Brace yourself: Health plan contracts may be an even bigger pain

by Anne Zieger on September 9, 2012

contractWhile some aspects of healthcare reform be profitable for healthcare providers, such as the likelihood that most will be carrying health insurance, others may turn out to be a threat.

For example, new health reform-driven demands for quality may prompt health plans to cut long-time network members — or refuse others they’d happily have taken in the past,  as a new piece in the Chicago Tribune points out.

Another nasty possibility is that they’ll keep your facility or practice in the network, but force patients that see you to pay higher co-pays or deductibles. Now *that’s* not good for business.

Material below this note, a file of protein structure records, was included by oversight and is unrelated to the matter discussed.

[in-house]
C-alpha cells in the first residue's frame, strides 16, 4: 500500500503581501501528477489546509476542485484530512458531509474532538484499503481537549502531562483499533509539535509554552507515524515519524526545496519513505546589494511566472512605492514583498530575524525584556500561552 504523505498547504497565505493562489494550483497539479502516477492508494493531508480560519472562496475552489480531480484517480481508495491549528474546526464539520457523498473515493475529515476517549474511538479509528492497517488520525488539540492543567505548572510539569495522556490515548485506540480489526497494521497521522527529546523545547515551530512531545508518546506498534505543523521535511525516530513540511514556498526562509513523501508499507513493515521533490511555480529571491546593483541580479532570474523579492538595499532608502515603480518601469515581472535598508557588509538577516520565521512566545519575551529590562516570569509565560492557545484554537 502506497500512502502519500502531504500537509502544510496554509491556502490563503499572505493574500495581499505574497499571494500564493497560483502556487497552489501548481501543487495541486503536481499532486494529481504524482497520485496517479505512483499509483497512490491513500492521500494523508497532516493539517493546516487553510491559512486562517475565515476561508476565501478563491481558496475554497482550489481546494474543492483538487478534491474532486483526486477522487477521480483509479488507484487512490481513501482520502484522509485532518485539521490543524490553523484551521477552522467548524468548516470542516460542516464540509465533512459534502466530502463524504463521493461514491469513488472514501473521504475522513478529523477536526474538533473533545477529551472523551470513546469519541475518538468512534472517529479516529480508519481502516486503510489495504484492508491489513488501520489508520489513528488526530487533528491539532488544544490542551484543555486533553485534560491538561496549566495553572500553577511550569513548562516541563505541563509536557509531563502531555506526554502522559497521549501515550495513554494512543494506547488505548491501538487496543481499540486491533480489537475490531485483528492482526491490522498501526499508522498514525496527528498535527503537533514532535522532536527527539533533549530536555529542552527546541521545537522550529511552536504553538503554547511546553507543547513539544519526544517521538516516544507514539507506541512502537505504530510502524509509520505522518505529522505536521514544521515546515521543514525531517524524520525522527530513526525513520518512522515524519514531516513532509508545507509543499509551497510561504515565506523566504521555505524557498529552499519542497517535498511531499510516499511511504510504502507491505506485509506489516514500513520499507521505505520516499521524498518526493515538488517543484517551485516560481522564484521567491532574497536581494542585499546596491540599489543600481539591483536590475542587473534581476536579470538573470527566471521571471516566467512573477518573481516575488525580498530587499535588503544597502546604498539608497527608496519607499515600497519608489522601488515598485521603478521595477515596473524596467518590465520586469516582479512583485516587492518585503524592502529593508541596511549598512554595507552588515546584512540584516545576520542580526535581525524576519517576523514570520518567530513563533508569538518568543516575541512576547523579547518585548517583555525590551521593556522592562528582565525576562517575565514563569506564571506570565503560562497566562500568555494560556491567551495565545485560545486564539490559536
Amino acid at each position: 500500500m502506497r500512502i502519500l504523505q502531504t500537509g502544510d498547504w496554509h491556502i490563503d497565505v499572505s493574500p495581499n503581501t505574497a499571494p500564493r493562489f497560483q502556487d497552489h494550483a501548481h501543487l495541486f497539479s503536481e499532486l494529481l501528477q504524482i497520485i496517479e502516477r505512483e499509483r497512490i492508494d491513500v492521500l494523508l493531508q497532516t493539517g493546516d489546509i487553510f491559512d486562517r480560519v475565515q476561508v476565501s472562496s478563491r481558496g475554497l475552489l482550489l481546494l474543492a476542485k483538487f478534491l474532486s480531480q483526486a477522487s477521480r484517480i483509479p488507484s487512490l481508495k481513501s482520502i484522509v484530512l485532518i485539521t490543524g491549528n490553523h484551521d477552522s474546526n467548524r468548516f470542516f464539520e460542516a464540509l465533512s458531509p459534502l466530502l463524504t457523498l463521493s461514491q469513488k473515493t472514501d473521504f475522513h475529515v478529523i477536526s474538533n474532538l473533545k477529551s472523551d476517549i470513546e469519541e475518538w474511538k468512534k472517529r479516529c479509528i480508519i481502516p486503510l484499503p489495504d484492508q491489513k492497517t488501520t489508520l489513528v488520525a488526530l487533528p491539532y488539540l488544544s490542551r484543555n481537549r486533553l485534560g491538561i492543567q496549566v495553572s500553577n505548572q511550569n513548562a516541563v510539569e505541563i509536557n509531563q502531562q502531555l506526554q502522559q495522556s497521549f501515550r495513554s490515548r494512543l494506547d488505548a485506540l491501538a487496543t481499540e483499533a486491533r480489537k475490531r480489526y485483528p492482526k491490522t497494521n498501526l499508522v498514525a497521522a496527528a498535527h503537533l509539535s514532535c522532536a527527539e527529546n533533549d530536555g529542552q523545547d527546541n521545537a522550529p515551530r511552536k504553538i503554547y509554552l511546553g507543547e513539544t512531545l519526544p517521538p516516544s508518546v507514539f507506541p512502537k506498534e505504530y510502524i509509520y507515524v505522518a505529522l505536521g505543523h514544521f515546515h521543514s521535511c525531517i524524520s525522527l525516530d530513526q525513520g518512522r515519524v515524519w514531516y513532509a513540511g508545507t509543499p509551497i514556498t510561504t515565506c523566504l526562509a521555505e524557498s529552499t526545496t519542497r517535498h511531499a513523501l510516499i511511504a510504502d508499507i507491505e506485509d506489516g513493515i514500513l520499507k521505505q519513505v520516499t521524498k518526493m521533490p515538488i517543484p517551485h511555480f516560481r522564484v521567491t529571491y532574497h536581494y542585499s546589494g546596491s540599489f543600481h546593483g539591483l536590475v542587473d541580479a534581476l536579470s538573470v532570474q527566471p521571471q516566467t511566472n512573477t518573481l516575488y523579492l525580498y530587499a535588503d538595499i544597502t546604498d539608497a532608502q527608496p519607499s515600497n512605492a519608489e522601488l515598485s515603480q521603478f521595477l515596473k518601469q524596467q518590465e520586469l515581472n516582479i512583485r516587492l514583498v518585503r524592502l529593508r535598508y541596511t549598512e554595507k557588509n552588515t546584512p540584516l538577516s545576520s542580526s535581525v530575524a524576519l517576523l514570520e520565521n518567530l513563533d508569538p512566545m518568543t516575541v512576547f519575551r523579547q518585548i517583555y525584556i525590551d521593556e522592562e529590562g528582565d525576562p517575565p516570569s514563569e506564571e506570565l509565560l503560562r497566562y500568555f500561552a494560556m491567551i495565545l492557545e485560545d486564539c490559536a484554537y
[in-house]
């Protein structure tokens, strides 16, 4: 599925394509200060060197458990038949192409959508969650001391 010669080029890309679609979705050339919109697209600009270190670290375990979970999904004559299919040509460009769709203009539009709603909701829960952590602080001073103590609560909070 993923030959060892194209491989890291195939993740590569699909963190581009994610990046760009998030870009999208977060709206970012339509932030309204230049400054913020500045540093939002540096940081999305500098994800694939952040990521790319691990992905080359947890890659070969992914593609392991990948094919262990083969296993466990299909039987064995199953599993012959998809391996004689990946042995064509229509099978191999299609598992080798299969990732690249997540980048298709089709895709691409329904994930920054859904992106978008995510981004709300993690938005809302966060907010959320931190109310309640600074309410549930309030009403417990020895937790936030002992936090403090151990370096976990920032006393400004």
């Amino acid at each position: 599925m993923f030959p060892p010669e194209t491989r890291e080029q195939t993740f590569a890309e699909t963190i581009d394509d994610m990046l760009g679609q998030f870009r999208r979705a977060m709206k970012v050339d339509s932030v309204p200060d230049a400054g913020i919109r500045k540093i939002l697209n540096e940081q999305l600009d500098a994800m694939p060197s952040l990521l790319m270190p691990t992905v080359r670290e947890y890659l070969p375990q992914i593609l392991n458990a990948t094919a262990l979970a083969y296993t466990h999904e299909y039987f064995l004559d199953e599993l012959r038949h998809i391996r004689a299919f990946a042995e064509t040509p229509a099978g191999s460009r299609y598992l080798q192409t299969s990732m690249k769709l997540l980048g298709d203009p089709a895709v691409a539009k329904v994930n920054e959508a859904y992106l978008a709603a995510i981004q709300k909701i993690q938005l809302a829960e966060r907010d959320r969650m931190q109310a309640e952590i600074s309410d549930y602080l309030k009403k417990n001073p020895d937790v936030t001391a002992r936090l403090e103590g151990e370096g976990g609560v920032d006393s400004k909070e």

Now, I’m not suggesting that your practice or hospital will be squeezed out because it truly does produce inferior care. But we all know that when health plans say “quality” they usually mean “low cost,” deny it though they may.

At minimum, it looks like insurers are going to catch a lot more heat — and face a lot more scrutiny — over the way they measure physician quality.  Until now, there have been some pitched state battles over physician ratings, especially in New  York, which imposed its own set of rules on plans operating there, but we haven’t seen a cleanly defined national standard put into place yet.

This next year or two is a great time to position and get yourself prepared to fight these battles.  Start your engines!

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